Thanks to NetGalley and Random House Books for an advanced copy of this to review! I saw it on NetGalley and it definitely caught my eye. One of my goals is to read more middle grade LGBTQ books, and this fit that bill. And I’m happy to say I really enjoyed this one!
At the start, the writing feels a little rocky, since it’s a debut. But Bailar hits his stride about halfway through the book and Obie’s voice really shines through. In fact, Bailar nails Obie’s voice in this book. Part of this story is Obie finding his voice, gaining confidence and learning that he truly does have an amazing support system in place. It was great seeing a school that takes such swift action against bullying, becuase you don’t always see that in fiction.
While there is a lot of transphobia and bullying in this book (which is noted with a content warning in the beginning), it’s balanced well with Obie’s friends, parents, and teachers. They want to do what’s best for Obie, and I loved seeing that. His new friends on his new swim team absolutely have his back. There are so many of these great relationships in this book, and I would absolutely read this just for those. Plus, Obie learns to find his voice in writing, and this balances out the swimming really well in this book.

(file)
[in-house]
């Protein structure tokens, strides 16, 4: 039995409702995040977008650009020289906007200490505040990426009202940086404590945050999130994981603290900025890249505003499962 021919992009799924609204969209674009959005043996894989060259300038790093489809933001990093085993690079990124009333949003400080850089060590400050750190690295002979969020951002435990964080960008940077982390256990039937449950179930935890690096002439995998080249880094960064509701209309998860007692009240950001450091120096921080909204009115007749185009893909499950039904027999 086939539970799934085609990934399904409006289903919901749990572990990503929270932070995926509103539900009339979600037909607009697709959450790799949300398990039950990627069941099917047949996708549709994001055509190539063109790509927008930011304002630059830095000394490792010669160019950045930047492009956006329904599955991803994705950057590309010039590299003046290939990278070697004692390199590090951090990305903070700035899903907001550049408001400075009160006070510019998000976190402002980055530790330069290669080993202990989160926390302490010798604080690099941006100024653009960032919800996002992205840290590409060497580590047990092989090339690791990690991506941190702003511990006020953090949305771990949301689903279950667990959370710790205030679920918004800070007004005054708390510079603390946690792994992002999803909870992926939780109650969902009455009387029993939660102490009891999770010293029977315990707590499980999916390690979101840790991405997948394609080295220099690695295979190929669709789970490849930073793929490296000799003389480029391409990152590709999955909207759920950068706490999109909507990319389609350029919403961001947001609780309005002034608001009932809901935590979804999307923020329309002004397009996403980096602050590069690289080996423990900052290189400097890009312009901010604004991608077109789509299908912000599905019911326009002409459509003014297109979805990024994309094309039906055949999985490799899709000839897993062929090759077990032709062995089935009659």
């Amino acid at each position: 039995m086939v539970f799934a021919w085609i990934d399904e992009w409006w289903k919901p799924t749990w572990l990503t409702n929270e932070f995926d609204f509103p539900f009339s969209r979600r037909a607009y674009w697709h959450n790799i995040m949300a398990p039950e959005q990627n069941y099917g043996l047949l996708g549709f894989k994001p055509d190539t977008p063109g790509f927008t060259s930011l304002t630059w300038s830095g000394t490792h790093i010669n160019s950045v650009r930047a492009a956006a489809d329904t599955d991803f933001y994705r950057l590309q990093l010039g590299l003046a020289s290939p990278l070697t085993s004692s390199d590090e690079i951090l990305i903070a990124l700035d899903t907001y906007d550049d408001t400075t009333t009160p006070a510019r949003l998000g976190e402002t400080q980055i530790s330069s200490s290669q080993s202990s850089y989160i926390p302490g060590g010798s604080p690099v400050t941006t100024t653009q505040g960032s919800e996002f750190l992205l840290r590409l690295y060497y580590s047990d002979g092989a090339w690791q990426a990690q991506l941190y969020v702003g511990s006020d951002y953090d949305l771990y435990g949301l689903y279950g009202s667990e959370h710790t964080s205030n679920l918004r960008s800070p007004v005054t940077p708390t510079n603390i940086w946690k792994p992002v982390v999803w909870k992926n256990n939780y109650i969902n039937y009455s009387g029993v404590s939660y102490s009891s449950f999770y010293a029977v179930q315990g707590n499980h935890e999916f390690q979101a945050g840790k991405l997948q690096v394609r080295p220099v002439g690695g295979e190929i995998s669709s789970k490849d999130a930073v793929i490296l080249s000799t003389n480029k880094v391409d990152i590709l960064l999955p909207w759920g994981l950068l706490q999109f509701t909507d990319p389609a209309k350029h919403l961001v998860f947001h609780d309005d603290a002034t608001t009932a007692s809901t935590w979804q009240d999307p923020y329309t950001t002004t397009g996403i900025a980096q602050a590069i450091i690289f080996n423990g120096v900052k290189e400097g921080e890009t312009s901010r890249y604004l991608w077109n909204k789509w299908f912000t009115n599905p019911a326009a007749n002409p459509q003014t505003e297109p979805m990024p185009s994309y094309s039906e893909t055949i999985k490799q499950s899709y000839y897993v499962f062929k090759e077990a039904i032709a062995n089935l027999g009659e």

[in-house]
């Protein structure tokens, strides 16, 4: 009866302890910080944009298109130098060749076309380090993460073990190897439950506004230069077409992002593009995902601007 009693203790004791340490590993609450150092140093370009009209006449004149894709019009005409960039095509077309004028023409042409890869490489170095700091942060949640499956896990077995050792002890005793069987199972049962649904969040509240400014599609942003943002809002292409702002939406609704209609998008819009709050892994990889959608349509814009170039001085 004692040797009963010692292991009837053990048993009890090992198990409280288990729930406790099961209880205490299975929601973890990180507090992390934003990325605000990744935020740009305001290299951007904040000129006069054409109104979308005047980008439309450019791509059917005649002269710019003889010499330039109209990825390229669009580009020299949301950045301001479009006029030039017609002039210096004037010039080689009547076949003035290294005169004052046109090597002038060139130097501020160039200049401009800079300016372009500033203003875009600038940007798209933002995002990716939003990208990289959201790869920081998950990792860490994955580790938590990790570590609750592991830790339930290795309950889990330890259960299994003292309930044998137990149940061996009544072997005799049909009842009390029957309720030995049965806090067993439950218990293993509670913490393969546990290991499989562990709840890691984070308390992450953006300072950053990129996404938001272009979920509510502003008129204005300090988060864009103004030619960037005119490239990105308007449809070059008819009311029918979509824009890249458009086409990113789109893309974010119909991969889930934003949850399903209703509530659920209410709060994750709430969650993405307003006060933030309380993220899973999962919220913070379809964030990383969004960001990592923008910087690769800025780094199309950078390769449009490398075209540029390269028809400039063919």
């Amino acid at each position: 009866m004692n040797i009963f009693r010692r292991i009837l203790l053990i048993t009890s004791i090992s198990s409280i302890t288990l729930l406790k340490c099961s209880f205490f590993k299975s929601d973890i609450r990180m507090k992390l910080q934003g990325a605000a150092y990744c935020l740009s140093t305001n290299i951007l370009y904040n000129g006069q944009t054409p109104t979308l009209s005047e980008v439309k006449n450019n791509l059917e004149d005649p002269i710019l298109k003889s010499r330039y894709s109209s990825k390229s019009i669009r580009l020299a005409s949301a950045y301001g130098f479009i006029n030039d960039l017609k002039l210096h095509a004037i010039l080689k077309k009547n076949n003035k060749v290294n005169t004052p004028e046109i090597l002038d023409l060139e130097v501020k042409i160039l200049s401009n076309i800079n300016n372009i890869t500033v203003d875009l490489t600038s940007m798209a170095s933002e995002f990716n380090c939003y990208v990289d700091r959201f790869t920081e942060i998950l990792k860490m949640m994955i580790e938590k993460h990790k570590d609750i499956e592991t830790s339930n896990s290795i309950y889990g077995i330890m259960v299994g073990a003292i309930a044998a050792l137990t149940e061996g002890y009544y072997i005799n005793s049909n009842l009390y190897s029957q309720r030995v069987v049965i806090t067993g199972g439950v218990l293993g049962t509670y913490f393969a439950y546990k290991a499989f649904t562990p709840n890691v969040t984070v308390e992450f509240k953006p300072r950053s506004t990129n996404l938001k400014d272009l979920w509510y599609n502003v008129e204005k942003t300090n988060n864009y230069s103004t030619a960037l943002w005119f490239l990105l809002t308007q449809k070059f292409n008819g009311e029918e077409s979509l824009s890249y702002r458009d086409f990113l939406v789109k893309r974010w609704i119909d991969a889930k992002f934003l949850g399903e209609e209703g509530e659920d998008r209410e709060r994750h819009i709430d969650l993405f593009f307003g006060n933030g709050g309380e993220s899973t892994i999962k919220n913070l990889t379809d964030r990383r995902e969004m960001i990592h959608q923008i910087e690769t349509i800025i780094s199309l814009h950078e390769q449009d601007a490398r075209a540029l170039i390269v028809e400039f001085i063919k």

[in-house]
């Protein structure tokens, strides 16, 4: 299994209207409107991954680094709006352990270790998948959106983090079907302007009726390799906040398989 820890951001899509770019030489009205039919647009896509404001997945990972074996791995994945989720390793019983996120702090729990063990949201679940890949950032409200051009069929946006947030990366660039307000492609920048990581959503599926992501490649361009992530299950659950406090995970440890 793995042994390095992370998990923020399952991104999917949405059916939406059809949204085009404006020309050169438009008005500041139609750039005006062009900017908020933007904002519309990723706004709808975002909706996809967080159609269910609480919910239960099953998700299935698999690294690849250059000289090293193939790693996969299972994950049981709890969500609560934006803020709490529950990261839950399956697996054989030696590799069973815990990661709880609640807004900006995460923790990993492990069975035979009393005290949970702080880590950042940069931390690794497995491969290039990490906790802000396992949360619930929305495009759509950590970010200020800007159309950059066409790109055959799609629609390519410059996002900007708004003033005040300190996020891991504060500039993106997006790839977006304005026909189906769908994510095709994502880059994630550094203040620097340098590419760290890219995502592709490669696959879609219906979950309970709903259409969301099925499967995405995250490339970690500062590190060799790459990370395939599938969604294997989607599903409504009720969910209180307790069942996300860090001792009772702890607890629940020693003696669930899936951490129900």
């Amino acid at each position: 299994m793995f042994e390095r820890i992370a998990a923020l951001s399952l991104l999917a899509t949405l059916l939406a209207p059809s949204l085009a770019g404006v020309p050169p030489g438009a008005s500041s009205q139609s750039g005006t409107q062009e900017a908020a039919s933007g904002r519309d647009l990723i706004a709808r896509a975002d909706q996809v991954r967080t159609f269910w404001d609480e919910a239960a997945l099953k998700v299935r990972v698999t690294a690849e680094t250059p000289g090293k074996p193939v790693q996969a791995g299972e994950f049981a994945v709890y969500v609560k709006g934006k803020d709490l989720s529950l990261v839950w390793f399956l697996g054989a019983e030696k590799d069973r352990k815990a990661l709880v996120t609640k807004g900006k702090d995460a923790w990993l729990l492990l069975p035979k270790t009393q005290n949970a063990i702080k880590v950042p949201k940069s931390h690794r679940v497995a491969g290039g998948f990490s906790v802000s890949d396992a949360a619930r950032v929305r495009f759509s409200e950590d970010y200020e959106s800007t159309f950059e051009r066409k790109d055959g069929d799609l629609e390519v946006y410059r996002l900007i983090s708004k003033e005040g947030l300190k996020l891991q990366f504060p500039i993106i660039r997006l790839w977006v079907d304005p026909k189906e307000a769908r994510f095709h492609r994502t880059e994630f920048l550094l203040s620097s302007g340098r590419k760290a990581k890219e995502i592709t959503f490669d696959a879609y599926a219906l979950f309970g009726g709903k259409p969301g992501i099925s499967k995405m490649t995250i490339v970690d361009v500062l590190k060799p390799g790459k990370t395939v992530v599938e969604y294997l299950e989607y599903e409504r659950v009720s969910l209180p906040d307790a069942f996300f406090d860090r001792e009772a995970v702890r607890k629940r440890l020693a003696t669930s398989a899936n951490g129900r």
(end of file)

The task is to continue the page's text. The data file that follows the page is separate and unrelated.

Obie is also part Korean, and his scenes with his grandma are so heartwarming. They make kimchi and talk about Korea, and these scenes are beautiful. There’s so much to love about this book, honestly!
The only reason this isn’t getting a full five stars is because the writing is shaky in a few places. But you can definitely see potential! I can’t wait to see what else Bailar comes out with, because this is a voice that needs to be heard in middle grade books.
This had a bit of a rocky start, but by the end I was absolutely hooked by Obie's voice. Stay tuned for a full review tomorrow!
Graphic: Bullying, Transphobia, and Violence
Moderate: Homophobia, Outing, and Racism